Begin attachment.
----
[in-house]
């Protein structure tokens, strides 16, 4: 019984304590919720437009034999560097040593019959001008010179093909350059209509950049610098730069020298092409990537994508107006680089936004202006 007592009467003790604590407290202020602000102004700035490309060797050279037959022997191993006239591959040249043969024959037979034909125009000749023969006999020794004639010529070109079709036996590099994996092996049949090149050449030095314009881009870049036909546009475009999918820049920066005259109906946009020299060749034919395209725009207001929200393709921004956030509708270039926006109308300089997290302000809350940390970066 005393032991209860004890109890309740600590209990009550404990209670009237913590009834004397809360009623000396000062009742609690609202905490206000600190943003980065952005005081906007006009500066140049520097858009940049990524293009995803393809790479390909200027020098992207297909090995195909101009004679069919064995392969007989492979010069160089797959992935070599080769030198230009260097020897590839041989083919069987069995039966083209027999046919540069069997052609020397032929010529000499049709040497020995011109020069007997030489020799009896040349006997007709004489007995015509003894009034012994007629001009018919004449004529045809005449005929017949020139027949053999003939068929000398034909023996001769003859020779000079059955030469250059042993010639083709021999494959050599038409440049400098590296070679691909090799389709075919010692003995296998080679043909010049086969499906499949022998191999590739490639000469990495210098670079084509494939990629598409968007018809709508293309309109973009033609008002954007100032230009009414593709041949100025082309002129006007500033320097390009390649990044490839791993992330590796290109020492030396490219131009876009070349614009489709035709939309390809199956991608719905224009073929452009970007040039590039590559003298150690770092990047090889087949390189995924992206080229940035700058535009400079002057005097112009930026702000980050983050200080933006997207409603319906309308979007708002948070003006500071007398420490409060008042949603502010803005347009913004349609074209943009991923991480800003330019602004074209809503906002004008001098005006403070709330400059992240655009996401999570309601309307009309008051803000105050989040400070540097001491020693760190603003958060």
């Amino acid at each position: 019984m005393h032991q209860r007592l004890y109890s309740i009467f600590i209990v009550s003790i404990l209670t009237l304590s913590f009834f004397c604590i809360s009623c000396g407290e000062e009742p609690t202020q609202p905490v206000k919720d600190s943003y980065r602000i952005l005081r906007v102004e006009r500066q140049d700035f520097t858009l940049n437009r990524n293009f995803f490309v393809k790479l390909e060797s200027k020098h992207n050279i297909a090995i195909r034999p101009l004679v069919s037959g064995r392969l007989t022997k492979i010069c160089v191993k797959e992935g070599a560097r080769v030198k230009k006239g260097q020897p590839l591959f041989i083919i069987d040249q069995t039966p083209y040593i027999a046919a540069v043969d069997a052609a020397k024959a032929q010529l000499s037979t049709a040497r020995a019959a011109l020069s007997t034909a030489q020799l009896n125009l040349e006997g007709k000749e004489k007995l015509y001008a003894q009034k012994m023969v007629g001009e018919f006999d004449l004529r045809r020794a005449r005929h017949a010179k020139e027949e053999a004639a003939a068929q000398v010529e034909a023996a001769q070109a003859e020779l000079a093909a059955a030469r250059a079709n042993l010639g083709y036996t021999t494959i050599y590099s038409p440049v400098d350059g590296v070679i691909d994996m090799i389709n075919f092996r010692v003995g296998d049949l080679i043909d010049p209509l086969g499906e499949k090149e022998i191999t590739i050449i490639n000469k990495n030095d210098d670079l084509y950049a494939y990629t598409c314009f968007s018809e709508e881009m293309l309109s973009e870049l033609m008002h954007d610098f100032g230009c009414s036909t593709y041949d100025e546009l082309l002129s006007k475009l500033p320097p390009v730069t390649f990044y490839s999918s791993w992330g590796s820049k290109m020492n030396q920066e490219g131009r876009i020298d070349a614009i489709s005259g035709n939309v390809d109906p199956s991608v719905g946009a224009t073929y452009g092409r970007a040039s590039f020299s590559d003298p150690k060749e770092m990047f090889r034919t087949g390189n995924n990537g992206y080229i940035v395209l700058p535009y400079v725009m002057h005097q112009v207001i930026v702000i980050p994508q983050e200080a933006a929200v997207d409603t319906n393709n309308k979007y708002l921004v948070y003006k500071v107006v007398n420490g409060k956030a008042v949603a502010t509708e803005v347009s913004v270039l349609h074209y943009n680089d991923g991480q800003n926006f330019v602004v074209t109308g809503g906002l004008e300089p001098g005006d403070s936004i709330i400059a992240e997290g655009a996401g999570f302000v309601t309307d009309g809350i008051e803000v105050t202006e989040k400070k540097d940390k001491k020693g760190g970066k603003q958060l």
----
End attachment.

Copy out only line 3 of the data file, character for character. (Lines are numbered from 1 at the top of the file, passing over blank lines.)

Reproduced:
């Amino acid at each position: 019984m005393h032991q209860r007592l004890y109890s309740i009467f600590i209990v009550s003790i404990l209670t009237l304590s913590f009834f004397c604590i809360s009623c000396g407290e000062e009742p609690t202020q609202p905490v206000k919720d600190s943003y980065r602000i952005l005081r906007v102004e006009r500066q140049d700035f520097t858009l940049n437009r990524n293009f995803f490309v393809k790479l390909e060797s200027k020098h992207n050279i297909a090995i195909r034999p101009l004679v069919s037959g064995r392969l007989t022997k492979i010069c160089v191993k797959e992935g070599a560097r080769v030198k230009k006239g260097q020897p590839l591959f041989i083919i069987d040249q069995t039966p083209y040593i027999a046919a540069v043969d069997a052609a020397k024959a032929q010529l000499s037979t049709a040497r020995a019959a011109l020069s007997t034909a030489q020799l009896n125009l040349e006997g007709k000749e004489k007995l015509y001008a003894q009034k012994m023969v007629g001009e018919f006999d004449l004529r045809r020794a005449r005929h017949a010179k020139e027949e053999a004639a003939a068929q000398v010529e034909a023996a001769q070109a003859e020779l000079a093909a059955a030469r250059a079709n042993l010639g083709y036996t021999t494959i050599y590099s038409p440049v400098d350059g590296v070679i691909d994996m090799i389709n075919f092996r010692v003995g296998d049949l080679i043909d010049p209509l086969g499906e499949k090149e022998i191999t590739i050449i490639n000469k990495n030095d210098d670079l084509y950049a494939y990629t598409c314009f968007s018809e709508e881009m293309l309109s973009e870049l033609m008002h954007d610098f100032g230009c009414s036909t593709y041949d100025e546009l082309l002129s006007k475009l500033p320097p390009v730069t390649f990044y490839s999918s791993w992330g590796s820049k290109m020492n030396q920066e490219g131009r876009i020298d070349a614009i489709s005259g035709n939309v390809d109906p199956s991608v719905g946009a224009t073929y452009g092409r970007a040039s590039f020299s590559d003298p150690k060749e770092m990047f090889r034919t087949g390189n995924n990537g992206y080229i940035v395209l700058p535009y400079v725009m002057h005097q112009v207001i930026v702000i980050p994508q983050e200080a933006a929200v997207d409603t319906n393709n309308k979007y708002l921004v948070y003006k500071v107006v007398n420490g409060k956030a008042v949603a502010t509708e803005v347009s913004v270039l349609h074209y943009n680089d991923g991480q800003n926006f330019v602004v074209t109308g809503g906002l004008e300089p001098g005006d403070s936004i709330i400059a992240e997290g655009a996401g999570f302000v309601t309307d009309g809350i008051e803000v105050t202006e989040k400070k540097d940390k001491k020693g760190g970066k603003q958060l």